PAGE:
- Your boyfriend leaves you and be with another girl the next day and you call it "stealing"
- Your boyfriend leaves you and be with another girl after six months and you say "it's good for him to meet someone he likes to be with, I wish him all the best" because you have a new boyfriend anyways
Notice how subjective the idea of "stealing" is? When is it really "stealing"?
Marriage comes to rescue
"If my lover may leave me someday, how am I supposed to feel secure around him/her?"
To answer that question, the keyword is marriage. Marriage certainly means different things to different people. You should have heard of some kind of marriage vows before like the following one:
I, (name) take thee, (name) to be my wedded (husband/wife), to have and to hold from this day forward, for better, for worse, for richer, for poorer, in sickness or in health, to love and to cherish, 'til death do us part, according to God's holy ordinance; thereto I pledge my loveAll these marriage vows carry a main message:
No matter what happens, I'm not going to leave you.
The groom or bride may say the vow without paying much attention to it. Many couples divorce each other every year. People may think marriage doesn't mean much as long as they're together.
But that doesn't change the fundamental meaning of marriage.
If you pay some attention to the vow, you should notice that it is extremely heavy and can easily be the the biggest promise you will ever make in your life.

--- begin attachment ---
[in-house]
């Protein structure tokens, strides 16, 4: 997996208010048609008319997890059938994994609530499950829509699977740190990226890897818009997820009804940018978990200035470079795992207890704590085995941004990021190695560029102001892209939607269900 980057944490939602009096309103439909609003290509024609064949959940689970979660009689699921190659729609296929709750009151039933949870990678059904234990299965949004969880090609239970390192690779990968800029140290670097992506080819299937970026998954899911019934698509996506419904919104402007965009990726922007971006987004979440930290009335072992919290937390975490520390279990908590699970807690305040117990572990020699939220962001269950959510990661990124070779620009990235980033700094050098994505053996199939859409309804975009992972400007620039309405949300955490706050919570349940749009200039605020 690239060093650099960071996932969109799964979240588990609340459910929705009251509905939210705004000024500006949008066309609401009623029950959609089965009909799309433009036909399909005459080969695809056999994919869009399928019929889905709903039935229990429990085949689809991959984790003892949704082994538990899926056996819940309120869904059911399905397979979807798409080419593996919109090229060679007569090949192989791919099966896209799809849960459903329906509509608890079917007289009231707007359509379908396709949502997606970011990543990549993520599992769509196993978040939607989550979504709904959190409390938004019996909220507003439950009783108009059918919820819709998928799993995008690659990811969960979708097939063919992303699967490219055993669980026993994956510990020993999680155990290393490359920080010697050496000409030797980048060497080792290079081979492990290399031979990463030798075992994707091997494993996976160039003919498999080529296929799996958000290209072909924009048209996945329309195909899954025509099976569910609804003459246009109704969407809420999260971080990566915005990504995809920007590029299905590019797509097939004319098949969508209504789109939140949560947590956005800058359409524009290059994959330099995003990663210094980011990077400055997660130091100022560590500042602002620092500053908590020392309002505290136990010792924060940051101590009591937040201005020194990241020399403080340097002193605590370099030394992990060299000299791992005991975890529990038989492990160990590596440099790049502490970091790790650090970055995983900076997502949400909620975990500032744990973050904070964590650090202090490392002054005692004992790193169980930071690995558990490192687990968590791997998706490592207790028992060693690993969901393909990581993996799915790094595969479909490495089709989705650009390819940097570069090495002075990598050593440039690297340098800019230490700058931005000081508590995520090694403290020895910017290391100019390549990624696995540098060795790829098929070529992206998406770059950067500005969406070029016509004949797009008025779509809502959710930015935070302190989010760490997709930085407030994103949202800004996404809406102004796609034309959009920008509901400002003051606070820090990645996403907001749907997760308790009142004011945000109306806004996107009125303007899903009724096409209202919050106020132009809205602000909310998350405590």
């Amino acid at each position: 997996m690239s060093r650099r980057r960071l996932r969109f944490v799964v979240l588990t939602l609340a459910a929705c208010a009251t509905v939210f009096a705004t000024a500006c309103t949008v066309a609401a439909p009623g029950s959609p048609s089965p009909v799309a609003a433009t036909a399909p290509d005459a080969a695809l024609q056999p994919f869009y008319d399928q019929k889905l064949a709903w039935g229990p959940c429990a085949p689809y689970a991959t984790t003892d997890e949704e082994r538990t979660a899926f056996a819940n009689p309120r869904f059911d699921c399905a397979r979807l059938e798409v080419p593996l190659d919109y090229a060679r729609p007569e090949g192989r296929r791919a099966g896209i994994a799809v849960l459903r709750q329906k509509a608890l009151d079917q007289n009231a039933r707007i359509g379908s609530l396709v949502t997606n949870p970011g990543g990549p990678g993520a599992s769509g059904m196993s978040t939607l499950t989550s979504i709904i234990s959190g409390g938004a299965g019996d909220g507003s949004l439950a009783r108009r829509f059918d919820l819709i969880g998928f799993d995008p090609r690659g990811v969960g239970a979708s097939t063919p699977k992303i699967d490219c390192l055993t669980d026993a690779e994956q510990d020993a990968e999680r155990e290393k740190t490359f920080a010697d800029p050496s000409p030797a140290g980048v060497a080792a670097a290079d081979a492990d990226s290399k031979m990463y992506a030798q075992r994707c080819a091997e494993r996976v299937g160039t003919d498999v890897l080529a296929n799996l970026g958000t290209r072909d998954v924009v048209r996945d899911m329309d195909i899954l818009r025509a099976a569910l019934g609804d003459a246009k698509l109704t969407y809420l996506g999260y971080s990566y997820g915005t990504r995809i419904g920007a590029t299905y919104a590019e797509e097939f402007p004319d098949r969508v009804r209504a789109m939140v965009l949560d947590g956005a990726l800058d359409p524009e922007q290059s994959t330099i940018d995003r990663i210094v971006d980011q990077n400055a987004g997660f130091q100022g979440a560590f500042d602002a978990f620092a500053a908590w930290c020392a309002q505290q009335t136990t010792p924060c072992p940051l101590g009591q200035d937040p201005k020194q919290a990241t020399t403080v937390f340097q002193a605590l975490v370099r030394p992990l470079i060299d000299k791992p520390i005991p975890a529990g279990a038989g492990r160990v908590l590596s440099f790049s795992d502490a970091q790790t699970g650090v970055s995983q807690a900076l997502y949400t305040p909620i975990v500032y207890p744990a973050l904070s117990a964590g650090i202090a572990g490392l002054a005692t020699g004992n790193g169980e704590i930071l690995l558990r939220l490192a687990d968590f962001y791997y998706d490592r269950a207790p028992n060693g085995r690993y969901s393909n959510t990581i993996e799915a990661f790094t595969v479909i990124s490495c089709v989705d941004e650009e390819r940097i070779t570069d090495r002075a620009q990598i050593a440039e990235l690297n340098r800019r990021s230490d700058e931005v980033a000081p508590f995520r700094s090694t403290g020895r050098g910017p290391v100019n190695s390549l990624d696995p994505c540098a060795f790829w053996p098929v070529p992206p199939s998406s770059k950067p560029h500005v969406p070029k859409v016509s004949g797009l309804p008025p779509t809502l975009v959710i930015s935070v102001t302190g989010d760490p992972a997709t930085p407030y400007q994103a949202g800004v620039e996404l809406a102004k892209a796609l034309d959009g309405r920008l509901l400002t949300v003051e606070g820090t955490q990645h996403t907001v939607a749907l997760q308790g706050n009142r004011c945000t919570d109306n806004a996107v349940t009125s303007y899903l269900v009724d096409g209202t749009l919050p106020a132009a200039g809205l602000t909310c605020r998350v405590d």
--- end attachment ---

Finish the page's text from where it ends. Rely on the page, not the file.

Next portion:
When a husband leaves his wife (or vice versa), s/he is breaking a promise that was made in the face of God. That, certainly, is unethical. But that's not the case for boyfriend/girlfriend.
If a boyfriend/girlfriend is bound to the same moral ground a husband/wife does, what does marriage mean then?
After all, it's your pride
I always think that loving someone means that you want him/her to be happy, unselfishly. If your lover meets someone whom s/he will be more happily be with, why don't you let him/her go?
If you resent your lover for leaving you, it's not because you love him/her so much, it's because you love your pride more than him/her
Let's say your son tells you that he'll be happier and have a brighter future of career if he moves to another state, will you let him go? I bet you will, since you want him to be happy. When you truly love someone, you just feel happy when s/he feels happy. It's that simple.
If you are angry, that's because you can't accept the fact that someone is "better" than you and it hurts your pride, although you know that "better" isn't really a good term to use when you talk about finding a soul mate. You just know that someone is "the one".
Last but not least...
Just another thought: maybe you should thank the person who "steals" you boyfriend/girlfriend. You certainly don't want your lover to be stolen after you marry him/her; that's call a divorce.
In a sense, the stealer gives you a chance to look for someone whom you really can share the rest of your life with, isn't it? :P